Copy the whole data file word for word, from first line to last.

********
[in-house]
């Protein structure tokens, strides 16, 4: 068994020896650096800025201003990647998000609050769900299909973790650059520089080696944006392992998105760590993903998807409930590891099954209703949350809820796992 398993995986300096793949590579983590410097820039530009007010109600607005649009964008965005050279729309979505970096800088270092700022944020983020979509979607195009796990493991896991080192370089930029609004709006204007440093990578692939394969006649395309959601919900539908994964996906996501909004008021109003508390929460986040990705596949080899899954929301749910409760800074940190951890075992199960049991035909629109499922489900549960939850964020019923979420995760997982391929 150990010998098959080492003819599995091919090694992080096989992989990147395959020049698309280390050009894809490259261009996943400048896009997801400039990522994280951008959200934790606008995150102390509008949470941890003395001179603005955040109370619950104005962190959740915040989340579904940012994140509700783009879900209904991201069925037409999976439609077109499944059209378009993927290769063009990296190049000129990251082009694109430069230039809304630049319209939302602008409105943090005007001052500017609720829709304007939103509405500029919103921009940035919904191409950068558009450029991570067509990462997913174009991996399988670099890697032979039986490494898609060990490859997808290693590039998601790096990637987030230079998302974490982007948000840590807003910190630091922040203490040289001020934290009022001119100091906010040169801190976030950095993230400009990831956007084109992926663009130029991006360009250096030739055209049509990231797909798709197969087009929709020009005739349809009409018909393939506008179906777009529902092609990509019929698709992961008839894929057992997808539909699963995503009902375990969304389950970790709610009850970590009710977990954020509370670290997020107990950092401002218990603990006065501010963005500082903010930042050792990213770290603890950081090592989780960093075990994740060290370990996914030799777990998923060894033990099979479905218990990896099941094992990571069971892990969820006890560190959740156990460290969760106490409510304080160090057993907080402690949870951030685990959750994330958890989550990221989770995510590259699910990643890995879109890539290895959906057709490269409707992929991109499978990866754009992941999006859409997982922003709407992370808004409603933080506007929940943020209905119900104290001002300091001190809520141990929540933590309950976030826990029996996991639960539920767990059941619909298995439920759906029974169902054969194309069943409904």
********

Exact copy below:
[in-house]
């Protein structure tokens, strides 16, 4: 068994020896650096800025201003990647998000609050769900299909973790650059520089080696944006392992998105760590993903998807409930590891099954209703949350809820796992 398993995986300096793949590579983590410097820039530009007010109600607005649009964008965005050279729309979505970096800088270092700022944020983020979509979607195009796990493991896991080192370089930029609004709006204007440093990578692939394969006649395309959601919900539908994964996906996501909004008021109003508390929460986040990705596949080899899954929301749910409760800074940190951890075992199960049991035909629109499922489900549960939850964020019923979420995760997982391929 150990010998098959080492003819599995091919090694992080096989992989990147395959020049698309280390050009894809490259261009996943400048896009997801400039990522994280951008959200934790606008995150102390509008949470941890003395001179603005955040109370619950104005962190959740915040989340579904940012994140509700783009879900209904991201069925037409999976439609077109499944059209378009993927290769063009990296190049000129990251082009694109430069230039809304630049319209939302602008409105943090005007001052500017609720829709304007939103509405500029919103921009940035919904191409950068558009450029991570067509990462997913174009991996399988670099890697032979039986490494898609060990490859997808290693590039998601790096990637987030230079998302974490982007948000840590807003910190630091922040203490040289001020934290009022001119100091906010040169801190976030950095993230400009990831956007084109992926663009130029991006360009250096030739055209049509990231797909798709197969087009929709020009005739349809009409018909393939506008179906777009529902092609990509019929698709992961008839894929057992997808539909699963995503009902375990969304389950970790709610009850970590009710977990954020509370670290997020107990950092401002218990603990006065501010963005500082903010930042050792990213770290603890950081090592989780960093075990994740060290370990996914030799777990998923060894033990099979479905218990990896099941094992990571069971892990969820006890560190959740156990460290969760106490409510304080160090057993907080402690949870951030685990959750994330958890989550990221989770995510590259699910990643890995879109890539290895959906057709490269409707992929991109499978990866754009992941999006859409997982922003709407992370808004409603933080506007929940943020209905119900104290001002300091001190809520141990929540933590309950976030826990029996996991639960539920767990059941619909298995439920759906029974169902054969194309069943409904």